A social media campaign that happened almost by accident has resulted in worldwide backing for the airline sector and a well-deserved AeroTime Aviation Achievement Award for one Senior Captain from Virgin Atlantic
It began as a suggestion from his son. But, before long, Captain Chris Pohl’s foray into social media had morphed into a viral campaign which encouraged people the world over to support aviation during the coronavirus crisis.
Chris has been flying since he was 18. After joining Virgin Atlantic 27 years ago, he is now one of the airline’s most senior captains with the responsibility of training pilots on the Airbus A330 and the Airbus A350. But it was his Instagram postings that propelled him into the public eye.
‘Buy Airline Tickets Like You Bought Toilet Paper’ caught the public’s attention as well as the focus of the global aviation community. And to think that, a year ago, Chris had never heard of Instagram.
“I wasn’t on Instagram until my daughter introduced me to it probably 12 to 13 months ago. She was playing around with a phone as young teenage girls do and I said to her, what are you doing? She said, I’m on the ‘gram’ dad, and she showed me Instagram. It was just pictures of girls and handbags and I said, well, that doesn’t interest me. She said, no, there’s other stuff there. And she showed me aeroplane pictures. I went, okay, maybe there is something for me.”
As a result, about the time of the first lockdown, Chris was putting pictures of planes on Instagram and discovering the value he could bring to the platform despite the uncertainties of the pandemic. It was then that his son gave him the idea for a social media campaign.
“My son, who’s really into Instagram, said, there’s a guy on Instagram called ‘dude with a sign’ and he holds up a cardboard sign with quotes on it. He said, why don’t you do one about running out of toilet paper?”
You may recall that in the early days of lockdown, people started panic-buying things like toilet paper, afraid that these essentials would entirely run out (they didn’t).
Chris says: “So, we put this idea together of an out-of-work pilot stuck on the ground saying, ‘buy airline tickets like you bought toilet paper’ and it resonated throughout the world. Because everybody knew what I was trying to get at. I was sending a very, very serious message. But it was in a very fun way of saying, Here I am, I’m an airline captain, I’m stuck on the ground. If you go and buy an airline ticket that will give trust in the industry and trust in travel and tourism, and we can all come back flying again.”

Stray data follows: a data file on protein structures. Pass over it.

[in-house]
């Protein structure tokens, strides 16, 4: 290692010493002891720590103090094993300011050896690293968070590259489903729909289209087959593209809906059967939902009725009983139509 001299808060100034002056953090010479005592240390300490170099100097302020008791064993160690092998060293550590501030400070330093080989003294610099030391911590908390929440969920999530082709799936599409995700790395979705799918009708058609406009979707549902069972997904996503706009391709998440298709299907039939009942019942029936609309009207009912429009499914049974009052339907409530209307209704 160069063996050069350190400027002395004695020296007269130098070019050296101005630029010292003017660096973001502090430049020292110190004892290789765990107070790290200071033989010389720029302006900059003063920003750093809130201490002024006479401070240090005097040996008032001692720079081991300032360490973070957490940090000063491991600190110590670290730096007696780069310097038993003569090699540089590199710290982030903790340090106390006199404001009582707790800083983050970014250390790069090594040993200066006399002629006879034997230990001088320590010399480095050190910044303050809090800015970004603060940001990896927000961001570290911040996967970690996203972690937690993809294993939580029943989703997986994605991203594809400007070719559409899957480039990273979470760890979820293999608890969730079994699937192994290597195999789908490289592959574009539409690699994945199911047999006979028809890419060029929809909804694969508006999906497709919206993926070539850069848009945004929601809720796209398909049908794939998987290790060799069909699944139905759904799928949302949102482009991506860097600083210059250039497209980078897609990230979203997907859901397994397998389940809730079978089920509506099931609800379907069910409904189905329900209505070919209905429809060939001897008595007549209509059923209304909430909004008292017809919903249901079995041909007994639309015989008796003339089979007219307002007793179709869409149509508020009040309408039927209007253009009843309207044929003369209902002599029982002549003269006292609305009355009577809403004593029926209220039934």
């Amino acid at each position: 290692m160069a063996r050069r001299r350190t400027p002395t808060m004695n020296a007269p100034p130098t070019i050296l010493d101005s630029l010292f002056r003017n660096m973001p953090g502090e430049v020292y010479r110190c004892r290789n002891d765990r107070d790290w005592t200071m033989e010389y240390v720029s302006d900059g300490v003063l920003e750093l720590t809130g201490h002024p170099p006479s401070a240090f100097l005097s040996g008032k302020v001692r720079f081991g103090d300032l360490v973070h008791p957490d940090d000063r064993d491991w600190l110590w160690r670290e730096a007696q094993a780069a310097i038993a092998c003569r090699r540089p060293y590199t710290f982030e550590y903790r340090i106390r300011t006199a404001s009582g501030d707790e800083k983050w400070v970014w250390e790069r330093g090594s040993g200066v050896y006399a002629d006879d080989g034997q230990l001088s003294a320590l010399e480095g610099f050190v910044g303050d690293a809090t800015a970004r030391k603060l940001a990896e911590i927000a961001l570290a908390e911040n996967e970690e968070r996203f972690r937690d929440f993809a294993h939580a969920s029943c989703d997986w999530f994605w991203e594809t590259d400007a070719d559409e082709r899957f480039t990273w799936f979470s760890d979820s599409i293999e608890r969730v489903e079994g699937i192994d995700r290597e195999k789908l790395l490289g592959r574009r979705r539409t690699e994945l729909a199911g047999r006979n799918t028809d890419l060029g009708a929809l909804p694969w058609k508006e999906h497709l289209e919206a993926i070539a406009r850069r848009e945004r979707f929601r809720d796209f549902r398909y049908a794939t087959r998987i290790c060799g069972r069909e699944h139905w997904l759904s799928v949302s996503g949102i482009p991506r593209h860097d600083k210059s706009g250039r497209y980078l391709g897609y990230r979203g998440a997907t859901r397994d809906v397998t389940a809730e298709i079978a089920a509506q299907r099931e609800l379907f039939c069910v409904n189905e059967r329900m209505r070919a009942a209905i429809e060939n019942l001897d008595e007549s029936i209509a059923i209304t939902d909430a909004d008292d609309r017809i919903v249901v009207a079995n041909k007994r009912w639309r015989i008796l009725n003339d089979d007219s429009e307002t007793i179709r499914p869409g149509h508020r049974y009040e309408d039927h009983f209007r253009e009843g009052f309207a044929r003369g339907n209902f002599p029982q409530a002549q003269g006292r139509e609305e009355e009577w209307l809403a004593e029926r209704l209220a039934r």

He adds: “It was a funny idea and I think it echoed around the whole world because most places in the world, they were running out of toilet paper at the start of the pandemic and supermarkets were empty.”
As for the impact of COVID, Chris says that “the message from the campaign is still very relevant today” because the airline industry is still in the throes of rebuilding a solid foundation.
Thanks to his social media campaign, Chris has been able to connect with people from around the world, including young and veteran aviators, who have found encouragement and support in his content. And while all sectors face huge challenges, he believes in the industry’s resilience and its ability to bounce back.
“Aviation is always going to be there, we’re always going to need aviation. You need a holiday just as much as I do. People need to get those business communications. Zoom is great, but I’d much rather be speaking to you in person. So, people still need those business contacts, people still want to visit their family, and people all need a holiday. So, aviation will come back, we’ll come back with a boom.”
“Opportunity is waiting on the other side of turmoil” is the sentiment held by Chris. “So many pilots lost their jobs unnecessarily through no fault of their own. A year ago, I was flying the A340, and now the A340 doesn’t exist anymore. So, any pilots that were flying in A340 are currently grounded, waiting to come back and fly a two-engine aircraft.”